Having worked with multiple start-ups as well as corporate growth and innovation teams at large multinationals, I find it interesting that although both launch from very different places in terms of support and funding, they face similar challenges when communicating project value to help ensure their businesses come to fruition.
Well-known start-up challenges typically include: (1) lack of experience or resources; (2) an urgent need to prove an untested solution’s or business model’s viability; (3) lack of market knowledge or traction; and (4) multiple complexities in terms of people, processes and strategies.
Business units of larger entities, on the other hand, tend to have more experience and better access to resources, people and systems. However—and this may surprise you—they also face serious challenges that affect the likelihood of success for their corporate entrepreneurial efforts.
Most often, these challenges occur in the form of growth executives not thinking through or being able to “sell” their ideas to upper management. In our experience, when growth executives apply some of the following tactics that are non-negotiable for start-ups, they not only improve their chances of success but also wind up enhancing company culture, making it more efficient when executing future growth and innovation efforts.
1. Articulate a solid, fact-based, valuable initiative that stands on its own merits. While obvious for a start-up, many corporate managers forget that at the core of their effort is the need to create a real, sustainable business for the company. Good, well-articulated projects sell themselves internally (even when pitted against politics and dysfunction).Focus on building a project that is supported by facts and work with your team not only to craft a meaningful business plan but also to ensure you can communicate its contribution to the overall company portfolio.
2. Work to align purpose and context across all key stakeholders from ideation to launch. Even in the ideation stage, understand who might be involved in making your initiative succeed. Then connect with them to socialize your program and identify points of contention. Craft your internal messaging and rationale and create a plan to educate those that do not fully understand your initiative’s value and how they could contribute.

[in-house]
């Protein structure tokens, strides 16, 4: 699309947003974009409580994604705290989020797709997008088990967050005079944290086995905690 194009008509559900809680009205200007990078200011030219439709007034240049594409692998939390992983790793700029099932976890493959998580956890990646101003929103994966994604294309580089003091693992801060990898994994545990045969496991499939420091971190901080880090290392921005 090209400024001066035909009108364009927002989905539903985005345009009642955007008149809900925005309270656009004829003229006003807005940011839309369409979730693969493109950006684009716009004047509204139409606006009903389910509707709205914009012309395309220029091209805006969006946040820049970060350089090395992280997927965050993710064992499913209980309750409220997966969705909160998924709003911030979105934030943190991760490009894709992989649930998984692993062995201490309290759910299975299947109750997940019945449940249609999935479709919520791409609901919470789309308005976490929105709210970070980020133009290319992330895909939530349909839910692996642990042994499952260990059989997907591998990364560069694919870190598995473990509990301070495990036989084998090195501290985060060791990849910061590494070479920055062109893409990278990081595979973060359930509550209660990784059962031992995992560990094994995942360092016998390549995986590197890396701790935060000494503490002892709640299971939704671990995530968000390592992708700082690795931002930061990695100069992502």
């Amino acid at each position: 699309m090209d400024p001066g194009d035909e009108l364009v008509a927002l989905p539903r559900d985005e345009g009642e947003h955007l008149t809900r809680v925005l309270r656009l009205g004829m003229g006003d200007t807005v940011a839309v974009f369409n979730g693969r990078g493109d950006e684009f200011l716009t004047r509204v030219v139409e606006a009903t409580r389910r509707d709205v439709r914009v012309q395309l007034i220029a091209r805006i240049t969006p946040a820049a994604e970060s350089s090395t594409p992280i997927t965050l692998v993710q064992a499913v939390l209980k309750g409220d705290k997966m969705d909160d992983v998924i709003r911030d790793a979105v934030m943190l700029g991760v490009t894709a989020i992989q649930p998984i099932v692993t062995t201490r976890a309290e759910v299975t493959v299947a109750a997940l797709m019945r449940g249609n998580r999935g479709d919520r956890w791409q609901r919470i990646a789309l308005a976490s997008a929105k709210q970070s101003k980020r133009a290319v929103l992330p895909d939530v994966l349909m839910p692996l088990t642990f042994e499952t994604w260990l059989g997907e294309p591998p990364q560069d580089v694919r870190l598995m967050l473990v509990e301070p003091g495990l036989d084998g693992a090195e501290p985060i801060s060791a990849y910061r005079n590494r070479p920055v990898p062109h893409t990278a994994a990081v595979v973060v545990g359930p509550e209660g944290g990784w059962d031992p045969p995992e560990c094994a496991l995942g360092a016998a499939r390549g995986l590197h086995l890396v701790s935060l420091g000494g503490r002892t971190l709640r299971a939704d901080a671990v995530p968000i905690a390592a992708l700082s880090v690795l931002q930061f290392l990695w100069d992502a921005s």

One important note: Be sure to manage expectations in terms of interim results, time and resources required. Try to be as accurate as possible so people around you value your judgment and see you as an efficient change agent.
3. Follow due process so key stakeholders see you are developing a great new opportunity for the company. Even if you have access to a small team and limited resources, focus on creating clear, achievable milestones, selecting the best team members, and properly managing the project and its team dynamics. The more you deliver on promises however small, the more you generate goodwill and trust that you can handle larger and more complex situations in the future.
4. Deliver quick wins (even smalls ones). If you show you are leading a solid project with a functional team, you eliminate the doubt whispering in executive ears that you may not deliver on promised results.
Divide your initiative into small, achievable chunks so you can achieve milestones and interim results. Additional wins of any size will continue building goodwill with both your team and key stakeholders, providing helpful support later on when more resources and commitment are required as your initiative progresses.
5. Measure not only your results but also your progress—and communicate both. Management can get impatient for results. In some cases, due to the nature of the business or the initiative, quick wins are just not achievable. Track not only progress towards major goals but also how activities are executed and improved. Be sure to communicate your progress in multiple dimensions so key stakeholders understand you are moving forward. Remember, just 1-5% progress each week is a whole new business in 6 months.
Successful corporate entrepreneurship is at the core of corporate renewal. It allows an organization to benefit on latent market opportunities, develop new capabilities, and adapt to competitive challenges. When you ensure that executives have the information they need to fully understand the opportunity at hand, you will be better able to clear your initiative’s development path and deliver meaningful solutions and valuable business results to your company.